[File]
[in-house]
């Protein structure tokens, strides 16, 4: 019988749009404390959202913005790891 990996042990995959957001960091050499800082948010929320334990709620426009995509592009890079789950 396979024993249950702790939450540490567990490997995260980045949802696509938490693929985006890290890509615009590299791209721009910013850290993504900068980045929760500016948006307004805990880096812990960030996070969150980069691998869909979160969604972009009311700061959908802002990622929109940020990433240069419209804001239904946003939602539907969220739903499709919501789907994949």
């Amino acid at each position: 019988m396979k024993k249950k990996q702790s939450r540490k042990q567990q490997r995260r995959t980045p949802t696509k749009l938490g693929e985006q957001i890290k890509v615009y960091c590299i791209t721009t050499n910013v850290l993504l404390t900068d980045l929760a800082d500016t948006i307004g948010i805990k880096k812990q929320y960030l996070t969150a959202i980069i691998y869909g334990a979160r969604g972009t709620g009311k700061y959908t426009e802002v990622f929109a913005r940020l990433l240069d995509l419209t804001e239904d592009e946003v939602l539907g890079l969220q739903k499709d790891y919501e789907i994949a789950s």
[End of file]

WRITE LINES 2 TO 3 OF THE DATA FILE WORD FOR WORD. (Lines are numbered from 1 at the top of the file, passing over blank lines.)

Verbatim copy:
């Protein structure tokens, strides 16, 4: 019988749009404390959202913005790891 990996042990995959957001960091050499800082948010929320334990709620426009995509592009890079789950 396979024993249950702790939450540490567990490997995260980045949802696509938490693929985006890290890509615009590299791209721009910013850290993504900068980045929760500016948006307004805990880096812990960030996070969150980069691998869909979160969604972009009311700061959908802002990622929109940020990433240069419209804001239904946003939602539907969220739903499709919501789907994949």
């Amino acid at each position: 019988m396979k024993k249950k990996q702790s939450r540490k042990q567990q490997r995260r995959t980045p949802t696509k749009l938490g693929e985006q957001i890290k890509v615009y960091c590299i791209t721009t050499n910013v850290l993504l404390t900068d980045l929760a800082d500016t948006i307004g948010i805990k880096k812990q929320y960030l996070t969150a959202i980069i691998y869909g334990a979160r969604g972009t709620g009311k700061y959908t426009e802002v990622f929109a913005r940020l990433l240069d995509l419209t804001e239904d592009e946003v939602l539907g890079l969220q739903k499709d790891y919501e789907i994949a789950s």